I could tell right away that it wasn't going to be an easy discussion for Nick. Jeff's death hit him extremely hard, not only because they worked together, but also because Jeff was and always will be one of Nick's closest friends.

With dinner finished and several beers consumed, it was then when Nick started to open up about his friend Jeff.

"I had known Jeff from his wrestling days before MMA. He was a legendary figure in the New York and New Jersey area. He'd frequently give seminars and motivational lectures, so he was a legend."

"As much as New Jersey is a wrestling state, I remember the first time that the Pennsylvania commissioner asked for some judges and I recommended, as I would to anyone in the world, Jeff Blatnick. It was a Western Pennsylvania venue and Jeff was saying how he was the most popular guy there. Pictures and autographs, things that just didn't happen to him while he was judging in Atlantic City. He was a big time celebrity out there."

Blatnick's celebrity in wrestling circles was because of his gold medal in Greco-Roman at the 1984 games in Los Angeles, California. He and his teammate Steve Fraser were the first American's to ever capture gold in Greco. What made his run through those games special was that it was extremely unlikely. Two years earlier, he was diagnosed with Hodgkin's lymphoma, and needed to have both his spleen and appendix removed.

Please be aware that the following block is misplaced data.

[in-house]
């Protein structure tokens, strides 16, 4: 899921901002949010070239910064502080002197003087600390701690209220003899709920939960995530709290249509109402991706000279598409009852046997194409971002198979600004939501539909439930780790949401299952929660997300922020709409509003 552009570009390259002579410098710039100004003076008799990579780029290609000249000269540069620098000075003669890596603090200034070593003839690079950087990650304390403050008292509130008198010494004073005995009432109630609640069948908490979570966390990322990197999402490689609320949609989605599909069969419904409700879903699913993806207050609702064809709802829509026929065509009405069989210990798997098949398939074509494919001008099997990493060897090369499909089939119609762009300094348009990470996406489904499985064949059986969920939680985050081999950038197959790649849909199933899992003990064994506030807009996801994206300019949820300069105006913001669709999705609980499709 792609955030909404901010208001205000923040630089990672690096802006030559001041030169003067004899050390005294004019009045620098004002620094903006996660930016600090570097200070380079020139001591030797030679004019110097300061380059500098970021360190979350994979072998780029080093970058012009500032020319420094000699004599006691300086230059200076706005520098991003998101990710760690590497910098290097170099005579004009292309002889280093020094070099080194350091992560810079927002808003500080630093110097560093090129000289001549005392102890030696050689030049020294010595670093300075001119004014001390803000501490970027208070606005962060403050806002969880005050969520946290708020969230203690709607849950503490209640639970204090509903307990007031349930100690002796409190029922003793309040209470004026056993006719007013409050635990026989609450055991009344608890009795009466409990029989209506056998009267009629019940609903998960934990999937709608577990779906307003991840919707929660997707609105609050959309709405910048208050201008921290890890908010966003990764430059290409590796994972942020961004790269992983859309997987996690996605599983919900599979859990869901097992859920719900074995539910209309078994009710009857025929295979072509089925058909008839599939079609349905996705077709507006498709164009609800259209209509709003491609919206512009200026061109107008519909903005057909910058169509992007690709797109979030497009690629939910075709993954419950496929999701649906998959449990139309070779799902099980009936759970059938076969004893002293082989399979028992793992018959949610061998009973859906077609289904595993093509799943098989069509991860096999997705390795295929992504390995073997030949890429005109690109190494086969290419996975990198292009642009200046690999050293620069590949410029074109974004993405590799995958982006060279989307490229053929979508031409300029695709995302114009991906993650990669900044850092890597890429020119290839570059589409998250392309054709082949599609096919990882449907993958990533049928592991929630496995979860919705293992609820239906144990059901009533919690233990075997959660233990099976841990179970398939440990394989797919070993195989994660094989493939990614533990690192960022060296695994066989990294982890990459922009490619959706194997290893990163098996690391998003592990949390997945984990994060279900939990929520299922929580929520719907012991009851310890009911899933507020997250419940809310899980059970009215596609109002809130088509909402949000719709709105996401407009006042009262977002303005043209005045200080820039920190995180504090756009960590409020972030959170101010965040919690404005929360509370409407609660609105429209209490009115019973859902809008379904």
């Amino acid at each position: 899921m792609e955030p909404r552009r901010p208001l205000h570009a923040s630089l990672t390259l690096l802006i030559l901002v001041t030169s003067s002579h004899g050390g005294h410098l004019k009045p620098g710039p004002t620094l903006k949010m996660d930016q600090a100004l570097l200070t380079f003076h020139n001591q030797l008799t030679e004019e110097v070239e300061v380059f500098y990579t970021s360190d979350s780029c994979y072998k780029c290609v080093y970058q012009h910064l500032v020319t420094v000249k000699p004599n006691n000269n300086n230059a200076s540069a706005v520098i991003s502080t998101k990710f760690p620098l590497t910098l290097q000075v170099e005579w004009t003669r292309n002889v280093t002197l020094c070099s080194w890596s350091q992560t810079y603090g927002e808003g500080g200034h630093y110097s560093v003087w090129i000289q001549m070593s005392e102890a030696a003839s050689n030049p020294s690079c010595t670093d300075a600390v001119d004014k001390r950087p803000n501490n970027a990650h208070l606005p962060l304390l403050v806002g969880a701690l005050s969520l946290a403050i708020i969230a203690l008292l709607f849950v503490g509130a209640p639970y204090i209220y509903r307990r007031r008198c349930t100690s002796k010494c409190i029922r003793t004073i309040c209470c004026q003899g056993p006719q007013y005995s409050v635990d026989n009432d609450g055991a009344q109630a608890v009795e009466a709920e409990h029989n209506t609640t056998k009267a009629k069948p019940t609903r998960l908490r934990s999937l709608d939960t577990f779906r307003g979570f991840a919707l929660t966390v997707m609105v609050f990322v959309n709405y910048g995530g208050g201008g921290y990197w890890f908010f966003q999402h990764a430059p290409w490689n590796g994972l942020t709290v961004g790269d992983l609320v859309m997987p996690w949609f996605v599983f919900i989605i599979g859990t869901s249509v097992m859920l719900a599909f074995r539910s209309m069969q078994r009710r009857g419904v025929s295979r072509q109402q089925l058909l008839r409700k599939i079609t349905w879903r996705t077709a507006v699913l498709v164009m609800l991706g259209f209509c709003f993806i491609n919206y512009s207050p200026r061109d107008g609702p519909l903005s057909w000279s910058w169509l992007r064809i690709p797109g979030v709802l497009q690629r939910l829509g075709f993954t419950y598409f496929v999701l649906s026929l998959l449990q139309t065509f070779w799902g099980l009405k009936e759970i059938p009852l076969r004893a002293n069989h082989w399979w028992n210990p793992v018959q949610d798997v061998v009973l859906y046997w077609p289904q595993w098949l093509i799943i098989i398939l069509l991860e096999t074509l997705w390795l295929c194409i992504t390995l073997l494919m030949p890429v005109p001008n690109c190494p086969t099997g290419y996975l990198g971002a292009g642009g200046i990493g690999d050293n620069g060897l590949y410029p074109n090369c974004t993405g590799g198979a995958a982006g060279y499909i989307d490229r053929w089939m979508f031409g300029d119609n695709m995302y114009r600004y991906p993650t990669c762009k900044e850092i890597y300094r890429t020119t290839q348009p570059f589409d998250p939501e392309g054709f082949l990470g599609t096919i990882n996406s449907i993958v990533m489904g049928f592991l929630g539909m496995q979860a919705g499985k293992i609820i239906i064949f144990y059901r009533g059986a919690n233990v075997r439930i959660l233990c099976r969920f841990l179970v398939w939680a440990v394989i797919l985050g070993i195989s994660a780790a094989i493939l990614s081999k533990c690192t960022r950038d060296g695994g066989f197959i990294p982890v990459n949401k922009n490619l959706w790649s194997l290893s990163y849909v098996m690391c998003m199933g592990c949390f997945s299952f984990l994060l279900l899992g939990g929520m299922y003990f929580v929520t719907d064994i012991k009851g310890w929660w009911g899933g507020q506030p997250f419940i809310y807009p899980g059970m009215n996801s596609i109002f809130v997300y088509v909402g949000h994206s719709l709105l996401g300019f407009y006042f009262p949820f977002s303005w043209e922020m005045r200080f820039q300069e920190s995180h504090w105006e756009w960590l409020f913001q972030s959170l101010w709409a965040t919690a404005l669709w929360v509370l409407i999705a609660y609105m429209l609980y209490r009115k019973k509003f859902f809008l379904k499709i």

Anyone with a computer can read about Jeff's gold medal and bouts with cancer on wikipedia. What hasn't been covered is how important he was to the sport of MMA.

There's something known as the Zuffa myth. The abridged version is that MMA was banned nationwide because of Senator John McCain and only due to the hard work and dedication of Dana White and the Fertitta brothers, did the sport get regulated in the United States. It's a great story, but based more on fiction than fact.

The real story is that Blatnick and several others wrote up the first draft of the Unified Rules of Mixed Martial Arts, and presented them to the New Jersey State Athletic Control Board (NJSACB), the first athletic commission to legalize the sport.

"Jeff was an instrumental and an undervalued and an unknown figure in the growth of MMA and the writing of the Unified Rules just because he wasn't a press guy. He wasn't a public figure. He was an instrumental figure as the head of the Mixed Martial Arts Council (MMAC) that the UFC, under its former ownership used to create rules to treat it like a sport."

"Obviously since athletic commissions weren't familiar with the sport at the time, Jeff was trying to hand them a set of rules. There were others involved such as Nelson Hamilton in California, John McCarthy in California, Dr. Istrico in New York, but mainly Jeff's gold medal could get him access to people that other people couldn't gain an audience with."

Check out the rest here...

Found something you'd like to see in the Morning Report? Just hit me on Twitter @shaunalshatti and we'll include it in Monday's column.